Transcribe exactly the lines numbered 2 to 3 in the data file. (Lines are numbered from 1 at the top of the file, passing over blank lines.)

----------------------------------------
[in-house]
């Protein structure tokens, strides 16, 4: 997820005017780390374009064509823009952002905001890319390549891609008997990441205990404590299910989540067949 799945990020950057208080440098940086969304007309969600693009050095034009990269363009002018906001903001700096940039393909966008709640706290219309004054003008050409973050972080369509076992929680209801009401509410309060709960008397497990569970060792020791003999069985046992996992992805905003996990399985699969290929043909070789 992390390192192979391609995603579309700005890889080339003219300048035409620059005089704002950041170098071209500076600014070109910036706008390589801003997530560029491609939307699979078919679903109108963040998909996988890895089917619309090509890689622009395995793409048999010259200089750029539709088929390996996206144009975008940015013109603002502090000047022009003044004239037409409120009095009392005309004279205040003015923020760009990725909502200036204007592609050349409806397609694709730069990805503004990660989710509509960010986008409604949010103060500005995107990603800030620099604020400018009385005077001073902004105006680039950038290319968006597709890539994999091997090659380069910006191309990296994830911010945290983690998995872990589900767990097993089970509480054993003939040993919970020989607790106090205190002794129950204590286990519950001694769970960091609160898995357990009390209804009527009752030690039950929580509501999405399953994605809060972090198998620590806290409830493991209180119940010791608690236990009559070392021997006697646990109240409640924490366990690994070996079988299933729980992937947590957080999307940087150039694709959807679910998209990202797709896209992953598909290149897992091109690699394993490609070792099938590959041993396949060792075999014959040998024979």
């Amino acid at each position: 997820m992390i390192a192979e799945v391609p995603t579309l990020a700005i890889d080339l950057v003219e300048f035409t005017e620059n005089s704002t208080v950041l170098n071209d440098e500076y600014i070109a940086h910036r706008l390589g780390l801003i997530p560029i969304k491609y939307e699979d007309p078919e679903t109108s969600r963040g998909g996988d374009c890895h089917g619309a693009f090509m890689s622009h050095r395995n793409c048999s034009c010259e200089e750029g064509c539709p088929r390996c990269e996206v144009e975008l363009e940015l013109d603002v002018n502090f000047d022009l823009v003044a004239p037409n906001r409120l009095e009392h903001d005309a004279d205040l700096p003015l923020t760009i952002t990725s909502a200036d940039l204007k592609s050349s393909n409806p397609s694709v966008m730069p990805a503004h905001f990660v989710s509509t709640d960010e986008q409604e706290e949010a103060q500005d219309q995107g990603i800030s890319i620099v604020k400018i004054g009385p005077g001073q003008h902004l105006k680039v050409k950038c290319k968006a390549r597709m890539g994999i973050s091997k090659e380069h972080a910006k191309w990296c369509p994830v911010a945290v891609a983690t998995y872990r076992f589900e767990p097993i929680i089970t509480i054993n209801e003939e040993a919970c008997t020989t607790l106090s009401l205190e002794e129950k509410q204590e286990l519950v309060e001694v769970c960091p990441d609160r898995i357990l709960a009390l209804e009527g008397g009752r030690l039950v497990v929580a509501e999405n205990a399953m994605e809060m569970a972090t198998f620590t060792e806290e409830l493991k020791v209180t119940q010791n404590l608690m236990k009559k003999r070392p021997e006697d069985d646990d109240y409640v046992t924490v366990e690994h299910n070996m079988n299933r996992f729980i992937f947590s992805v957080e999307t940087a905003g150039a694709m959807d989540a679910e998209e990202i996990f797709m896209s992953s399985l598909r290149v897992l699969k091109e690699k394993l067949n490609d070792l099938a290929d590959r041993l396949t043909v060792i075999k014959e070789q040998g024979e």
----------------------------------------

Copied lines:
């Protein structure tokens, strides 16, 4: 997820005017780390374009064509823009952002905001890319390549891609008997990441205990404590299910989540067949 799945990020950057208080440098940086969304007309969600693009050095034009990269363009002018906001903001700096940039393909966008709640706290219309004054003008050409973050972080369509076992929680209801009401509410309060709960008397497990569970060792020791003999069985046992996992992805905003996990399985699969290929043909070789 992390390192192979391609995603579309700005890889080339003219300048035409620059005089704002950041170098071209500076600014070109910036706008390589801003997530560029491609939307699979078919679903109108963040998909996988890895089917619309090509890689622009395995793409048999010259200089750029539709088929390996996206144009975008940015013109603002502090000047022009003044004239037409409120009095009392005309004279205040003015923020760009990725909502200036204007592609050349409806397609694709730069990805503004990660989710509509960010986008409604949010103060500005995107990603800030620099604020400018009385005077001073902004105006680039950038290319968006597709890539994999091997090659380069910006191309990296994830911010945290983690998995872990589900767990097993089970509480054993003939040993919970020989607790106090205190002794129950204590286990519950001694769970960091609160898995357990009390209804009527009752030690039950929580509501999405399953994605809060972090198998620590806290409830493991209180119940010791608690236990009559070392021997006697646990109240409640924490366990690994070996079988299933729980992937947590957080999307940087150039694709959807679910998209990202797709896209992953598909290149897992091109690699394993490609070792099938590959041993396949060792075999014959040998024979």
């Amino acid at each position: 997820m992390i390192a192979e799945v391609p995603t579309l990020a700005i890889d080339l950057v003219e300048f035409t005017e620059n005089s704002t208080v950041l170098n071209d440098e500076y600014i070109a940086h910036r706008l390589g780390l801003i997530p560029i969304k491609y939307e699979d007309p078919e679903t109108s969600r963040g998909g996988d374009c890895h089917g619309a693009f090509m890689s622009h050095r395995n793409c048999s034009c010259e200089e750029g064509c539709p088929r390996c990269e996206v144009e975008l363009e940015l013109d603002v002018n502090f000047d022009l823009v003044a004239p037409n906001r409120l009095e009392h903001d005309a004279d205040l700096p003015l923020t760009i952002t990725s909502a200036d940039l204007k592609s050349s393909n409806p397609s694709v966008m730069p990805a503004h905001f990660v989710s509509t709640d960010e986008q409604e706290e949010a103060q500005d219309q995107g990603i800030s890319i620099v604020k400018i004054g009385p005077g001073q003008h902004l105006k680039v050409k950038c290319k968006a390549r597709m890539g994999i973050s091997k090659e380069h972080a910006k191309w990296c369509p994830v911010a945290v891609a983690t998995y872990r076992f589900e767990p097993i929680i089970t509480i054993n209801e003939e040993a919970c008997t020989t607790l106090s009401l205190e002794e129950k509410q204590e286990l519950v309060e001694v769970c960091p990441d609160r898995i357990l709960a009390l209804e009527g008397g009752r030690l039950v497990v929580a509501e999405n205990a399953m994605e809060m569970a972090t198998f620590t060792e806290e409830l493991k020791v209180t119940q010791n404590l608690m236990k009559k003999r070392p021997e006697d069985d646990d109240y409640v046992t924490v366990e690994h299910n070996m079988n299933r996992f729980i992937f947590s992805v957080e999307t940087a905003g150039a694709m959807d989540a679910e998209e990202i996990f797709m896209s992953s399985l598909r290149v897992l699969k091109e690699k394993l067949n490609d070792l099938a290929d590959r041993l396949t043909v060792i075999k014959e070789q040998g024979e």